Publishers have lobbied Congress hard to pass new copyright law that, surprise, greatly benefits giant music publishers but not neccesarily artists and demeans sampling in the court of public opinion, and they've so far won a decisive victory. Thanks in large part to the music publisher's efforts, a large part of both the general public and artistic community views sampling as "cutting and pasting" at best, unoriginal theft at worst. Anyone who's actually spent time studying and understands sampling knows that's a gross mischaracterization, but hey, why work to understand something when you can just try to stomp it into oblivion instead?
Ok, Got It, So...What Happened Again?
For the first time ever - and let me emphasize ever - a major music publisher is not only attempting to reach out and work directly with the beatmaking community, but it's talking about that beatmaking community in a way that acknowledges sampling as a fundamentally creative art form.
"Whether it is for a drum break, an electronic segment looped or a freak-out flute solo that has been sampled, anyone coming forward and declaring previously uncleared samples will be given the opportunity to enter into a licence for future use without the fear of a royalty back claim. The idea behind the amnesty is to give artists, producers and record labels the opportunity to legitimise the samples in their back catalogue. It also aims to encourage new creative use of the expansive archives of the multiple" - EMI PRODUCTION MUSIC LAUNCHES SAMPLING AMNESTY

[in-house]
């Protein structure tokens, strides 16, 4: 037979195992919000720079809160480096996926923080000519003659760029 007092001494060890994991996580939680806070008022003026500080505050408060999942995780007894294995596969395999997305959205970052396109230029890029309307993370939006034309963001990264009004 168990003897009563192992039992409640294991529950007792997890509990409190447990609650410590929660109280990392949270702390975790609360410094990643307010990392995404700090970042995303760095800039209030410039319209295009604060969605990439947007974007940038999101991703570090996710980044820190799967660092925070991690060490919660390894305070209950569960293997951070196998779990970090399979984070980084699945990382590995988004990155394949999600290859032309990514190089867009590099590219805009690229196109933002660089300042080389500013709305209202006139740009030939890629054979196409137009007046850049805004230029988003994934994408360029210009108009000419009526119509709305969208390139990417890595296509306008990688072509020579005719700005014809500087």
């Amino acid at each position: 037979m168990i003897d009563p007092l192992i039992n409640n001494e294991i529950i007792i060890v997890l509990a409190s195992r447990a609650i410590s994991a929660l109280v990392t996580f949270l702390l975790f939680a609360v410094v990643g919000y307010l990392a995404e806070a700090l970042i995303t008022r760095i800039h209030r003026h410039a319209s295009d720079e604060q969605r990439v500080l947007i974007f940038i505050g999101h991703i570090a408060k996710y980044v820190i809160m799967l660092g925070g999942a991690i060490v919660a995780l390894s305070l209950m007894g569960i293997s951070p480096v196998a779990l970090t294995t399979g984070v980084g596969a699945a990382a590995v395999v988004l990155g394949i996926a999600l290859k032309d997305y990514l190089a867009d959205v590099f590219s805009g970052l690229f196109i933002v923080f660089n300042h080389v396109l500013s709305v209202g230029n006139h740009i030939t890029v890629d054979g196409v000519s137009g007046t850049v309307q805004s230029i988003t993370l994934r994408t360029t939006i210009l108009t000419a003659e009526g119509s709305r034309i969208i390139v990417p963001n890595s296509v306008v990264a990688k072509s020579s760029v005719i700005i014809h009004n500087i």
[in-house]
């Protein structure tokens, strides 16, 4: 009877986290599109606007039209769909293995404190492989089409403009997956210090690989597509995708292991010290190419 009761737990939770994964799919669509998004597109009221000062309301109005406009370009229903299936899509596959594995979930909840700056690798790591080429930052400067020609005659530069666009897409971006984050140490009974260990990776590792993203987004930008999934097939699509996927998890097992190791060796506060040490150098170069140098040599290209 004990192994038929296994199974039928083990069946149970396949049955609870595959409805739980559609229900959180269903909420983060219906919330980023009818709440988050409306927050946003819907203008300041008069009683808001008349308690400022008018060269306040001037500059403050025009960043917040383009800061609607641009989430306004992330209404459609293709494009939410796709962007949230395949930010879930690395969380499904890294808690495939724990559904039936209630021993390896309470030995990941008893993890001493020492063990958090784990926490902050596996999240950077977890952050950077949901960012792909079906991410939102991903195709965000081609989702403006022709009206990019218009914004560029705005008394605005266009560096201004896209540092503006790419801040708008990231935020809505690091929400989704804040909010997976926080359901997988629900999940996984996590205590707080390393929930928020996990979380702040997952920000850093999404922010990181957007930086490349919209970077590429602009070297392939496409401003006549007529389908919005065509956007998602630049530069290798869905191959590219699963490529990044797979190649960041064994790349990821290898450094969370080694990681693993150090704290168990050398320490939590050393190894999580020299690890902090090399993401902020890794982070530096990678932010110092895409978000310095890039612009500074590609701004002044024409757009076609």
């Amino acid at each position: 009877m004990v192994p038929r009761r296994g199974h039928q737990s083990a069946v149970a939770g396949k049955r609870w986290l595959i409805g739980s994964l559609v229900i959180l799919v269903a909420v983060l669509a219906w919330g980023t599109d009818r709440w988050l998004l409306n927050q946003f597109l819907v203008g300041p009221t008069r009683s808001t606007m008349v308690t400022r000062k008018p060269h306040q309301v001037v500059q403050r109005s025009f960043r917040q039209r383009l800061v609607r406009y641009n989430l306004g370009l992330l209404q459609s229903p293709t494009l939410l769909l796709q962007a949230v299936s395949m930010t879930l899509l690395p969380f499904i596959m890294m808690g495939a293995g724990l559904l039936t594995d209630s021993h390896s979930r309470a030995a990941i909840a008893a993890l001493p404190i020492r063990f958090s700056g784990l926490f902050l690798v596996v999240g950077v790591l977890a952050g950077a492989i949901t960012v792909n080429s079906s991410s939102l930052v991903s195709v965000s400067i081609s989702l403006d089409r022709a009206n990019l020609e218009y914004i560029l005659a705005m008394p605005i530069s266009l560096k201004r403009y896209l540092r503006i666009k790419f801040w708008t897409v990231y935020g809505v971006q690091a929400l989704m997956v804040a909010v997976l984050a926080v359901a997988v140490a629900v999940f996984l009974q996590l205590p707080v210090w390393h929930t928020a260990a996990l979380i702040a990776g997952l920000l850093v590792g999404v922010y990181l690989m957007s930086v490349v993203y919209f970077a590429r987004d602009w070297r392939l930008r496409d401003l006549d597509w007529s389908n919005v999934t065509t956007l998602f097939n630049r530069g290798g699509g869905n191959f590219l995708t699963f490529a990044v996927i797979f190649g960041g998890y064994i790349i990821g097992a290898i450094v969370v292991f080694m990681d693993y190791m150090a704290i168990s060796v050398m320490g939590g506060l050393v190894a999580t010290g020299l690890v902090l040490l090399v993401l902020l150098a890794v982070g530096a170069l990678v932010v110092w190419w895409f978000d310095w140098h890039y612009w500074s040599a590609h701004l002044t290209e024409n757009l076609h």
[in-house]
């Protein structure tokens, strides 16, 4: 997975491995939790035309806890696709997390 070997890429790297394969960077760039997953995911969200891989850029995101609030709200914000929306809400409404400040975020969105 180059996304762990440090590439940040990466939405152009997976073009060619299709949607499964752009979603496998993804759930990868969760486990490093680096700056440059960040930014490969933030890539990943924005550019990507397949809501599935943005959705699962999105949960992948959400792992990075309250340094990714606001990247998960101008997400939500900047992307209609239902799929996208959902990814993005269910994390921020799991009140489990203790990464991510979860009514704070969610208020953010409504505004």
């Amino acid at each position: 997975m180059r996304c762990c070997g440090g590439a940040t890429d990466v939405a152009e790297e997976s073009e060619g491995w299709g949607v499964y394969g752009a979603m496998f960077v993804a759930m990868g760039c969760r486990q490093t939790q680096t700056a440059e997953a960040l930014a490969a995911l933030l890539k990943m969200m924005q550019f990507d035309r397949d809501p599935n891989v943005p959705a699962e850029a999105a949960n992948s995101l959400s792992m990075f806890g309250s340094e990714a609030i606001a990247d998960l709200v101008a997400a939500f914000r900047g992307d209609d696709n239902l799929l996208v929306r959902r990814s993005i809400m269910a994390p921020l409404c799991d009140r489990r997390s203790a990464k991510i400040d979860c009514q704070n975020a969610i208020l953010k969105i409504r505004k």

I'm not thrilled about the word "amnesty" because it implies illegal activity when many existing samples may not in fact be illegal at all but this is still a huge leap forward. EMI is not only telling beatmakers that they won't be prosecuted for using samples in their music, but they'll be encouraged and supported by EMI in pushing and creating new music that samples from their catalog.
It's hard to stress how much of a change of direction that is. Think of it like...Colorado. When marijuana was illegal it had to also be demonized, because if you're going to justify spending that much money and time criminalizing something, you have to make sure people think it's bad. But bringing marijuana sales into the mainstream has not only allowed the state to more safely regulate marijuana and directly profit from it, it's removing a lot of the unjust stigma around it's use.
Yeah, you're right, that's not the best analogy for a lot of reasons. Still, it's about marijuana so I know I have your attention and I'm rolling with it (pun intended).
Why Would EMI Do This?
Great question, you're really good at asking questions. I'm really starting to like you.
The music publishers aren't cold-hearted robots, but it's also hard to envision them launching this "amnsety" program because they had an epiphany about how beautiful Bink's sample flip of on "Devil in a New Dress" is.